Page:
In June, five Supreme Court Justices rolled back the Voting Rights Act, widely considered the most effective tool in preventing discrimination in our nation's history. Section 5 of the act required that certain states and localities "preclear" proposed election changes with federal officials to ensure the changes were not discriminatory. The Court ruled that the formula used to determine which jurisdictions needed to get preclearance was outdated and unconstitutional. For those of us who care about voting rights, the question now is how do we respond?
Some have argued that Congress should update the Voting Rights Act by passing ambitious election reforms. Such proposals include mandating shorter voting lines, making registration more convenient, and passing less restrictive identification requirements. For example, Sam Issacharoff and Richard Pildes—both New York University law professors who advised the Obama campaign—argue that we should look beyond the race-discrimination approach and adopt general election reforms that are race-neutral.
The effort to update the Voting Rights Act, however, should focus on preventing voting discrimination—not general election reforms. Promoting broader access is a critical democratic goal, but it is distinct from the goal of preventing voting discrimination. By analogy, a tax deduction for mortgage interest promotes access to home ownership, but separate laws are still needed to prevent banks from engaging in predatory lending—different problems require different solutions. Voting discrimination is real, and broad election reform is not sufficient to address it.
The argument for general election reform is that today’s primary problems are long lines and other barriers that affect all Americans rather than discrimination against minorities. Granted, we have made significant progress when it comes to minority rights. Bull Connor no longer beats down demonstrators. Black voter turnout sometimes exceeds white turnout, and our nation has elected an African-American president. But voting discrimination persists. In many parts of the country, political operatives continue to maintain power by manipulating election rules to diminish minority votes. Redistricting, changing election dates, eliminating bilingual voting materials, and erecting barriers that make voting harder are just a few examples.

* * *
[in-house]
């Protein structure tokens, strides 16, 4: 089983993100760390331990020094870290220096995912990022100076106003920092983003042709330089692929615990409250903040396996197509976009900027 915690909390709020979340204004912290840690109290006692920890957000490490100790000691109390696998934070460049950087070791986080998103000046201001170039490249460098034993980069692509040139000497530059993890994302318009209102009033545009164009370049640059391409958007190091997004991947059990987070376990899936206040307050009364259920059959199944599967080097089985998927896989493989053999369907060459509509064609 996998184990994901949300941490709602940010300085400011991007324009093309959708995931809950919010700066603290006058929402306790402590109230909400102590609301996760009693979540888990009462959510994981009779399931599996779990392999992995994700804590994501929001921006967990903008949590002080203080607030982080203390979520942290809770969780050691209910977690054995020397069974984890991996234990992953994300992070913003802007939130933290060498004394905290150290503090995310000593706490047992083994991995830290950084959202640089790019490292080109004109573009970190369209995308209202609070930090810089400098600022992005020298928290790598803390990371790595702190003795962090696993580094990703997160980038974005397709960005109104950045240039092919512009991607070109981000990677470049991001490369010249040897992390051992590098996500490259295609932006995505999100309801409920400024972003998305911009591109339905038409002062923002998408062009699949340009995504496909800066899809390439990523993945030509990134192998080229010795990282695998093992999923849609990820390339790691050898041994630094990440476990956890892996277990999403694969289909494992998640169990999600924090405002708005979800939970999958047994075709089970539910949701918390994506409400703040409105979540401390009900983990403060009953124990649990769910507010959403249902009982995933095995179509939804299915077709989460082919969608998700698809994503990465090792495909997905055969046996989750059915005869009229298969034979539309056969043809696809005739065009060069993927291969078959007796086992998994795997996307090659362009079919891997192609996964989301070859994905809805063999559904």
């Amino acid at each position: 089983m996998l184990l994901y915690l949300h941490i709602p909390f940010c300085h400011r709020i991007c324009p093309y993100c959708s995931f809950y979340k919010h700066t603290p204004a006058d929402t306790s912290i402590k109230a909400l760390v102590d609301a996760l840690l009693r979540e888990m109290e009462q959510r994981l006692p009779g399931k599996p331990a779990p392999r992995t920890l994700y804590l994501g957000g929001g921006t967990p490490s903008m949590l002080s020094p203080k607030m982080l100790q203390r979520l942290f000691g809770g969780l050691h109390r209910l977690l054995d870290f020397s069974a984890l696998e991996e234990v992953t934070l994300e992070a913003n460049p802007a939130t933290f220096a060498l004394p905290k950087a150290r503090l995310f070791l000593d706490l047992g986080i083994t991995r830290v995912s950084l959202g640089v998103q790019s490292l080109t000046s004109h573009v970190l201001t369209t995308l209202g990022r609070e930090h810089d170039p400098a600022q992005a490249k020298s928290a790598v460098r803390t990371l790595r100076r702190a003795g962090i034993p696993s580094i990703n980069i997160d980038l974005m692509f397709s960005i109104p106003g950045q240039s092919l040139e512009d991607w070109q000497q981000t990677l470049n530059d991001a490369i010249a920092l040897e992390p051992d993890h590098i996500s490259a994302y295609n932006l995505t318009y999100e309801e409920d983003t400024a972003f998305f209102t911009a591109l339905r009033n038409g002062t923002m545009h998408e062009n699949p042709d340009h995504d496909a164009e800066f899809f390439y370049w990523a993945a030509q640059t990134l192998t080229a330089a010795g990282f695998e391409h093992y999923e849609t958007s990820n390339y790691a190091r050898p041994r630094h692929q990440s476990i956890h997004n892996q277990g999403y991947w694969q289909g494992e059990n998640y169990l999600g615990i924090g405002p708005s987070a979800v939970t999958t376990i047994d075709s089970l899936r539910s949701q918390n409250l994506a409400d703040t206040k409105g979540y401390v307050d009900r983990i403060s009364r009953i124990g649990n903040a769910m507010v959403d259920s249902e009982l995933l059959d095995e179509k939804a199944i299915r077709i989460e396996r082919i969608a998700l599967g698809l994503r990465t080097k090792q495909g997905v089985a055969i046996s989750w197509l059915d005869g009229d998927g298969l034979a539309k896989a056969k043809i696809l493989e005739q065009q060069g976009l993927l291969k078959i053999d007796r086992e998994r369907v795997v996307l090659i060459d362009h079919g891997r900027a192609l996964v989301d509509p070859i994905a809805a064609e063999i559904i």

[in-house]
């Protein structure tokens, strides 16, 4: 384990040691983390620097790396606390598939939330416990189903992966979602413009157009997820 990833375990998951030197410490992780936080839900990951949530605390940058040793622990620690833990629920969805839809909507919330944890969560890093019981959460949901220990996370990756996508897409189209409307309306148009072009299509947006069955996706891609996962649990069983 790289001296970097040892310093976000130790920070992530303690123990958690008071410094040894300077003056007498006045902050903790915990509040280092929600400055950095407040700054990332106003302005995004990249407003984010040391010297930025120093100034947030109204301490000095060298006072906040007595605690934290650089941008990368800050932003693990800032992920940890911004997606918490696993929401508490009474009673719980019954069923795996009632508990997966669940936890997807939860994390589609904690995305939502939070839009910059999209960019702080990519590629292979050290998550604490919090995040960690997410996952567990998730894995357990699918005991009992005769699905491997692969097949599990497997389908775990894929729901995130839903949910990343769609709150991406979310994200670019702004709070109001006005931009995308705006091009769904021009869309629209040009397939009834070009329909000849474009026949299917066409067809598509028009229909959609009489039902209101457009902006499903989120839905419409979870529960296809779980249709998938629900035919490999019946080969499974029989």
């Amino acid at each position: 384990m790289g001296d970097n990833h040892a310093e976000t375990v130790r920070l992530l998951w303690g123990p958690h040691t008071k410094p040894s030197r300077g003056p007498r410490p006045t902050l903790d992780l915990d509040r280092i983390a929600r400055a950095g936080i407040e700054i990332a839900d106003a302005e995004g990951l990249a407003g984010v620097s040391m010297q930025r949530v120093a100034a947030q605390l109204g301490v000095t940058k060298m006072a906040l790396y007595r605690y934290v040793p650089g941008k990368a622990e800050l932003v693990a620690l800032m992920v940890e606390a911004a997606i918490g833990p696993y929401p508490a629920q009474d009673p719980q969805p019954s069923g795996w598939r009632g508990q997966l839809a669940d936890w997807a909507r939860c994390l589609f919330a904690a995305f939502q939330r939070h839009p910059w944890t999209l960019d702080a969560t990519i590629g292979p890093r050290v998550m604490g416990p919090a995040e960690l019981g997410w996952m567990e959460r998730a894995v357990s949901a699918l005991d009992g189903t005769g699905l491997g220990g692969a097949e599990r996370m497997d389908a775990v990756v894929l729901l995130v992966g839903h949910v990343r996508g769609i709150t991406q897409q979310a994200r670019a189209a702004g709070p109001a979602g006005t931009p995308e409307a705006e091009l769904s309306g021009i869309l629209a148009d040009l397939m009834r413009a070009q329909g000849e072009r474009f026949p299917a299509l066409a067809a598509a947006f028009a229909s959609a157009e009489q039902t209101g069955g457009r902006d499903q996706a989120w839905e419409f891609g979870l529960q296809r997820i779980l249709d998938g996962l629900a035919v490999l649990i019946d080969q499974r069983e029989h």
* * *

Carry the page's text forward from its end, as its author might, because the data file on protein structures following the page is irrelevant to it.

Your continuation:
The fastest growing segments of our society—Latinos and Asian-Americans—pose particularly significant threats to status quo politicians and have thus been primary targets of such efforts. For example, in 2011, the Latino community surpassed 56 percent of the population of Nueces County, Texas. County officials responded by gerrymandering local election districts to ensure that Latino voters would not control a majority of the county commission seats.
High minority turnout does not prove an absence of discrimination—rather, it often triggers discrimination. In 2010, for example, African Americans in Augusta-Richmond, Georgia, made up a much larger percentage of the electorate in elections held in November (52 percent) than in elections held in July (43 percent). So officials moved local elections from November back to July. Another example: In November 2009, following rapid Latino growth, officials in Runnels County, Texas, failed to put a single bilingual poll worker at any county polling place despite a court order mandating a bilingual poll worker at every polling place. And in 2010, FBI wires recorded Alabama state senators discussing the need to stop a gambling-related referendum from being placed on the ballot because it could increase turnout by African Americans (whom the senators called “Aborigines”).
In fact, discriminatory practices can diminish the impact of minority votes without lowering turnout. For example, while the discriminatory gerrymander in Nueces County split up the votes of Latinos, it did not reduce the number of Latinos who voted. Similarly, city officials in Calera, Alabama, redrew the only majority African-American city council district in 2006 so that it dropped from 70 percent to 30 percent African-American. In the next election, the city council lost its sole African-American member.